The Far-Right Takeover of the Tory Party Is No Laughing Matter

The Far-Right Takeover of the Tory Party Is No Laughing Matter
British Home Secretary Suella Braverman speaking during the National Conservatism Conference, London, May 15, 2023 (Press Association photo via AP Images).

Sometimes British politics can generate spectacles so absurd that it becomes difficult to distinguish genuine events from elaborate satire. Last week in London, a conference organized by the self-described National Conservatives in partnership with the U.S.-based Edmund Burke Foundation produced a succession of such surreal moments. Whether it was a head teacher and activist shouting out a monologue from the film “Gladiator” in a speech condemning so-called cultural Marxism or a prominent Conservative Party MP declaring that John Lennon’s supposedly “woke” dystopia was a threat to young people, the conference swiftly attracted widespread mockery even among less politicized corners of U.K. social media.

Yet if one looks beyond such rhetorical theatrics, a starker picture begins to emerge. Alongside more right-wing activists and commentators, the speakers included senior figures among the Tories, including Home Secretary Suella Braverman as well as the party’s deputy chairman and MP, Lee Anderson. Broadly speaking, the conference’s participants embraced an agenda that blends Christian conservatism, visceral hostility to the European Union and nativist nationalism into a National Conservative brand.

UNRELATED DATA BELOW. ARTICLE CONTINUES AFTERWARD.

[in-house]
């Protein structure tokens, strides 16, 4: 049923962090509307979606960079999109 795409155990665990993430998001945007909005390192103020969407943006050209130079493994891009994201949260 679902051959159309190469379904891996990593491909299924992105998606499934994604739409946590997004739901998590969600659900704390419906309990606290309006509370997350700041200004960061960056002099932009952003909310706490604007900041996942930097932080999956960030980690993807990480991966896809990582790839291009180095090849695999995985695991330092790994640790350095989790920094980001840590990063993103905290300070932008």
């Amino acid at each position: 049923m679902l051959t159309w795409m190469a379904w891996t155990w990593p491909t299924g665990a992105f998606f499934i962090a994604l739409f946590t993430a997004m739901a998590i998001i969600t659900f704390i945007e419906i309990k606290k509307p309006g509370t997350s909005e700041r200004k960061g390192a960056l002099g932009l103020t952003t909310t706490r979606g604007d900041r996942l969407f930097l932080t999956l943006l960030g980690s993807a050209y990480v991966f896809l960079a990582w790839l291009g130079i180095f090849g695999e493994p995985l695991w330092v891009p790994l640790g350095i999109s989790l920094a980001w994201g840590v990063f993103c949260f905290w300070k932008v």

This hard ideological edge reverberated through the gathering’s speeches, such as the writer Douglas Murray’s flippant complaint that he saw “no reason why every other country in the world should be prevented from feeling pride in itself because the Germans mucked up twice in a century.” Christian conservative MPs such as Danny Kruger expressed hostility to equal status for LGBTQ communities, which runs counter to longstanding efforts by more moderate Tories to acknowledge the changed social norms on the issue. The willingness of senior MPs and a Cabinet minister to espouse views that align with those of far-right parties in other European countries is an indication of how strong these factions—which just a decade ago were still largely kept at the outer fringes of the Conservative Party—have now become.

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